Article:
Draw Weight for my Bow, What’s Best for me?

Anthony Cote
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Build, Bodyweight and Suggested Bow Draw Weights

Have you ever wondered what the best draw weight is for you and your situation? You probably have a handy dandy bow scale to tell you that your 80 lb pull bow weighs 80 lbs. You may even have a set of 20” draw weight pins for your bow—but did you know that all that information may not matter for your draw length and physical needs?

The truth is, most bow weight recommendations out there don’t take your draw length, bodyweight, and physical needs in consideration.

The recommended draw weight charts I have seen online up until now have simply been equations with a basic formula, such as:

Your body weight divided by 2 = suggested bow weight

By using this formula for a person who is 5’10 and 175 lbs, the suggested draw weight would be 37.5 lbs.

Is this information correct?…YES! Is it the best or only way to determine proper draw weight?…NO!

Recurve Draw Weights

There is no official draw weight for recurve bows. Their manufacturers make them so they feel right and then they adjust the draw weight with a bow press, they call it “deflexing”. The best way to set up your bow correctly is to get professional help from a pro shop or bow dealer who knows how to do it.

The proper draw length for your bow will depend on where you can comfortably bend your arm. Most people can tolerate a bow with a draw length six inches shorter than their elbow to fingertip. For example, the adjustability of the bow is 18-29 inches. This means your initial bow should have the grip 22” long. If you can pull the bow with the handle at 24”, then you should be good. But if you can pull it only at 20” then you have to cut it down to 20” or less.

The reality is, once you put a string on it, wrap a bow string around it and add a metal bow plate, most bow re-investment shops can set an arrow rest, do a draw length check, and add a bit of hair to your bow string.

Hunting Draw Weights

As a traditional archer, you will know you have made the right choice if you enjoy getting out into the wild and were a fan of traditional bow hunting. While some might think that this is a tad old fashioned, this is something that is a way of life for many. There are modern crossbows that are available that offer the same kind of excitement.

When it comes to choosing a bow, it is important to keep the draw weight of the bow in mind. This is what is referred to as the force required to pull the string back. Having a bow with the right draw weight allows you to hit your target with more accuracy. This also allows you to avoid having a sore shoulder.

If you do not know much about archery and you want to explore this as a hobby, it is possible to purchase a low draw weight. When it comes time to choose something with a little more punch, you will then be able to make a good purchase. As you get more adventurous with this sport, you will want to explore various draw weights. This is because you will want to be able to get your game on and maintain your accuracy when you go hunting. This is also important for competitive archery.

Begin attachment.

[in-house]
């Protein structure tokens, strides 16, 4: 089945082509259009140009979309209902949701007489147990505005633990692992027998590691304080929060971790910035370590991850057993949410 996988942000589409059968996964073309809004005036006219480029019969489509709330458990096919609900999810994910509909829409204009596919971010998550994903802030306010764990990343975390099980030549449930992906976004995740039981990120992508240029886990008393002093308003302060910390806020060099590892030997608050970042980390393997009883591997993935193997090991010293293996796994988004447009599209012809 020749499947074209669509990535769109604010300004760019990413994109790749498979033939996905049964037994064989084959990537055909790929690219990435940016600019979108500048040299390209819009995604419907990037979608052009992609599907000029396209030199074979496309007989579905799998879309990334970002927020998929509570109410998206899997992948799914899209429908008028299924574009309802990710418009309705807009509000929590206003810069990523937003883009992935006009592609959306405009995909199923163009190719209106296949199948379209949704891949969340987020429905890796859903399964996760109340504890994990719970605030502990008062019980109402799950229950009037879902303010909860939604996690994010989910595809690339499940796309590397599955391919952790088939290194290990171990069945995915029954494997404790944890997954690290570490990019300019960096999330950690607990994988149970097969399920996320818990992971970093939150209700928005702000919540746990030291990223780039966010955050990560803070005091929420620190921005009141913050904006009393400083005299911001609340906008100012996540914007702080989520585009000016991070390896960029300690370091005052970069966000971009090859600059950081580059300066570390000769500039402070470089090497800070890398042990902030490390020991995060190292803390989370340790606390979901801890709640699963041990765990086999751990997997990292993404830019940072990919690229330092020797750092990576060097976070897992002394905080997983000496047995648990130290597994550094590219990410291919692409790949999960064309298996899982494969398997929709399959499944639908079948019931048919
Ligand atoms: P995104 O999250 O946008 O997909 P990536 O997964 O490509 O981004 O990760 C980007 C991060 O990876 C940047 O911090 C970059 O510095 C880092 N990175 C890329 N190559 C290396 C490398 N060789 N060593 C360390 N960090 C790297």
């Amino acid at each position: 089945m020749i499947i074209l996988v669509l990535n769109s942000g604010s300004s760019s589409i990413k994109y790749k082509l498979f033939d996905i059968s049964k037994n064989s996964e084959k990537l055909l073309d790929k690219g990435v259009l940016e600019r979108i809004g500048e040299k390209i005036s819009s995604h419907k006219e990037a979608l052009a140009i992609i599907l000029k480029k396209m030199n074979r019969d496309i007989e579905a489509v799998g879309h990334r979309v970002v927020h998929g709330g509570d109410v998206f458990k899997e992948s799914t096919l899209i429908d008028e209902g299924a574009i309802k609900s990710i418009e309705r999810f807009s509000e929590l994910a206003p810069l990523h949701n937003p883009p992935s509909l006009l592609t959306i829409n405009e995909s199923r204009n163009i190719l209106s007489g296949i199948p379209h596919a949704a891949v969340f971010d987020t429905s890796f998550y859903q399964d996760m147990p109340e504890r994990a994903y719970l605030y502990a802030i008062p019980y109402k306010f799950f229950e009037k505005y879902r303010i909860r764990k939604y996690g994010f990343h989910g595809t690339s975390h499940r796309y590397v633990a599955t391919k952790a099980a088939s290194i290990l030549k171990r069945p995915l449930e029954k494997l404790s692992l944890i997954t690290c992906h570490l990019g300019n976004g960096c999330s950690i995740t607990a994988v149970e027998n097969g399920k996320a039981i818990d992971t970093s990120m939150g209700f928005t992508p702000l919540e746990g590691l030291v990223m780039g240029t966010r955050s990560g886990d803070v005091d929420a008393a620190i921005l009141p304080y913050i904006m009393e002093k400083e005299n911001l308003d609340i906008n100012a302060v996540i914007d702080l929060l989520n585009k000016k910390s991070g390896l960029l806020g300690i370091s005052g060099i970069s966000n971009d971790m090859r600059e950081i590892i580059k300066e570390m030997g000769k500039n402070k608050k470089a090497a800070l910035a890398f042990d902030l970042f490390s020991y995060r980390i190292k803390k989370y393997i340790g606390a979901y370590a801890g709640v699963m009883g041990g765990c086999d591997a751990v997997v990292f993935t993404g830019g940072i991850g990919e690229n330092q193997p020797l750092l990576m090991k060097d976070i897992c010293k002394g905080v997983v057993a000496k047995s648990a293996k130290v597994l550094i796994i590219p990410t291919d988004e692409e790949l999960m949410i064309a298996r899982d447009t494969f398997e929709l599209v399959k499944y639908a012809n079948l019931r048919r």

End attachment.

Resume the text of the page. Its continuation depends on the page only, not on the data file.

Compound Draw Weights

Buy your compound bow online at Amazon.

A lot of new compound bow owners have questions about what draw weight is best? How much draw weight do I need with my new bow? How do I know what draw weight I should choose? Make your compound bow draw weight selection as easy as possible with this simple FAQ.

What Is The Difference In Draw Weights?

If you have bought a new compound bow and are ready to pull back and shoot, you may notice it takes quite a bit of effort. This takes some getting used to, but you will eventually figure out how much draw is best for you. This takes time and you should practice with your bow plenty of times. As you practice more, you may notice that the amount of draw you can handle is increasing. When this happens, you may want to consider increasing your draw weight as well.

What Is The Difference Between Draw Weight And Let Off?

With compound bows the let off is the amount of weight that is left on the string when the arrow is shot. Most compound bows are set to 70% let off. This means you will be holding 30% of the draw weight in your hand when you release the arrow. 70% let off is considered the standard of compound bows.

Compound Let-Off Percentage

For manufacturers to easily evaluate the draw weight of compound bows, they borrowed a measurement from the rifle industry which gauges how much of a force (weight) is left on the draw when the trigger has been released. This is the compound let-off. It’s also known as the let-off percentage and represents the length of the draw in relation to how much of the initial weight is left upon trigger release.

The term "compound" is never used when talking about the let-off. It's because every bow has a let-off and all compound bows are measured the same way. It’s just that some bows have more let-off than others. The trigger is only used to compare bows against each other. Each time the bow is drawn, the trigger is tested to measure how much force is left.

From a short draw of about 12 to 15". The let-off of a bow will almost always register 100%. This means when the trigger is released the amount of weight remaining is virtually identical to the amount of weight previously held.

From 15" to 20" draw lengths, the let-off on most bows will be 80%. This percentage means that a higher percentage of the force is left behind when the shot is released.